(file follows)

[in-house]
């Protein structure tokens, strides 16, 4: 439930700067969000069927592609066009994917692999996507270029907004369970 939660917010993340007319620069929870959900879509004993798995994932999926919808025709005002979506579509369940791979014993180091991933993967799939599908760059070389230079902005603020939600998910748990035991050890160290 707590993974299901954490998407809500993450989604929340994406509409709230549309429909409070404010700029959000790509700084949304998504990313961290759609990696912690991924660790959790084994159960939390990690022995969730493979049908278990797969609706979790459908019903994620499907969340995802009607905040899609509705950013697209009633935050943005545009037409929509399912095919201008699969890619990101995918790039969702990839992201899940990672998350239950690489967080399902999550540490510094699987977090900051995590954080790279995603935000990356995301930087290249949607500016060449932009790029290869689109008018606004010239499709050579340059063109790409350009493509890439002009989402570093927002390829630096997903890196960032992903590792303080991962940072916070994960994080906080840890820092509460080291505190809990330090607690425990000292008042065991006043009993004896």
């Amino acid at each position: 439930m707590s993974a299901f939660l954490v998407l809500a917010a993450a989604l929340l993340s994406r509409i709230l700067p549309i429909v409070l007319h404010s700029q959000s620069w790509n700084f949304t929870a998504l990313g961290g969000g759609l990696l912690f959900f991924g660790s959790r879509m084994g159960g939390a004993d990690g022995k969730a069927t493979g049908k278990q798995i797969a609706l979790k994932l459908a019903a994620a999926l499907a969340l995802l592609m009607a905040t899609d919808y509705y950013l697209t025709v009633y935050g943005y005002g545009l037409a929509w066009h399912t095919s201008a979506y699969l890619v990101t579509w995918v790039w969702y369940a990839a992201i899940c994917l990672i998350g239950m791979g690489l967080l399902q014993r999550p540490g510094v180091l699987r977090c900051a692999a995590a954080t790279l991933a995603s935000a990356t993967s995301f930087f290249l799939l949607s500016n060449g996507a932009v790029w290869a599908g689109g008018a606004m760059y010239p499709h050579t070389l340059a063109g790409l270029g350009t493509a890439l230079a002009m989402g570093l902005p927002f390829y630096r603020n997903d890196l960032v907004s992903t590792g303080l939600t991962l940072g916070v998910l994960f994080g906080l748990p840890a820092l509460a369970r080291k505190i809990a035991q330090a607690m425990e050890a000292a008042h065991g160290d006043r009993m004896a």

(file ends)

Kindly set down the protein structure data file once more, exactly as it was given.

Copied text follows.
[in-house]
């Protein structure tokens, strides 16, 4: 439930700067969000069927592609066009994917692999996507270029907004369970 939660917010993340007319620069929870959900879509004993798995994932999926919808025709005002979506579509369940791979014993180091991933993967799939599908760059070389230079902005603020939600998910748990035991050890160290 707590993974299901954490998407809500993450989604929340994406509409709230549309429909409070404010700029959000790509700084949304998504990313961290759609990696912690991924660790959790084994159960939390990690022995969730493979049908278990797969609706979790459908019903994620499907969340995802009607905040899609509705950013697209009633935050943005545009037409929509399912095919201008699969890619990101995918790039969702990839992201899940990672998350239950690489967080399902999550540490510094699987977090900051995590954080790279995603935000990356995301930087290249949607500016060449932009790029290869689109008018606004010239499709050579340059063109790409350009493509890439002009989402570093927002390829630096997903890196960032992903590792303080991962940072916070994960994080906080840890820092509460080291505190809990330090607690425990000292008042065991006043009993004896």
């Amino acid at each position: 439930m707590s993974a299901f939660l954490v998407l809500a917010a993450a989604l929340l993340s994406r509409i709230l700067p549309i429909v409070l007319h404010s700029q959000s620069w790509n700084f949304t929870a998504l990313g961290g969000g759609l990696l912690f959900f991924g660790s959790r879509m084994g159960g939390a004993d990690g022995k969730a069927t493979g049908k278990q798995i797969a609706l979790k994932l459908a019903a994620a999926l499907a969340l995802l592609m009607a905040t899609d919808y509705y950013l697209t025709v009633y935050g943005y005002g545009l037409a929509w066009h399912t095919s201008a979506y699969l890619v990101t579509w995918v790039w969702y369940a990839a992201i899940c994917l990672i998350g239950m791979g690489l967080l399902q014993r999550p540490g510094v180091l699987r977090c900051a692999a995590a954080t790279l991933a995603s935000a990356t993967s995301f930087f290249l799939l949607s500016n060449g996507a932009v790029w290869a599908g689109g008018a606004m760059y010239p499709h050579t070389l340059a063109g790409l270029g350009t493509a890439l230079a002009m989402g570093l902005p927002f390829y630096r603020n997903d890196l960032v907004s992903t590792g303080l939600t991962l940072g916070v998910l994960f994080g906080l748990p840890a820092l509460a369970r080291k505190i809990a035991q330090a607690m425990e050890a000292a008042h065991g160290d006043r009993m004896a």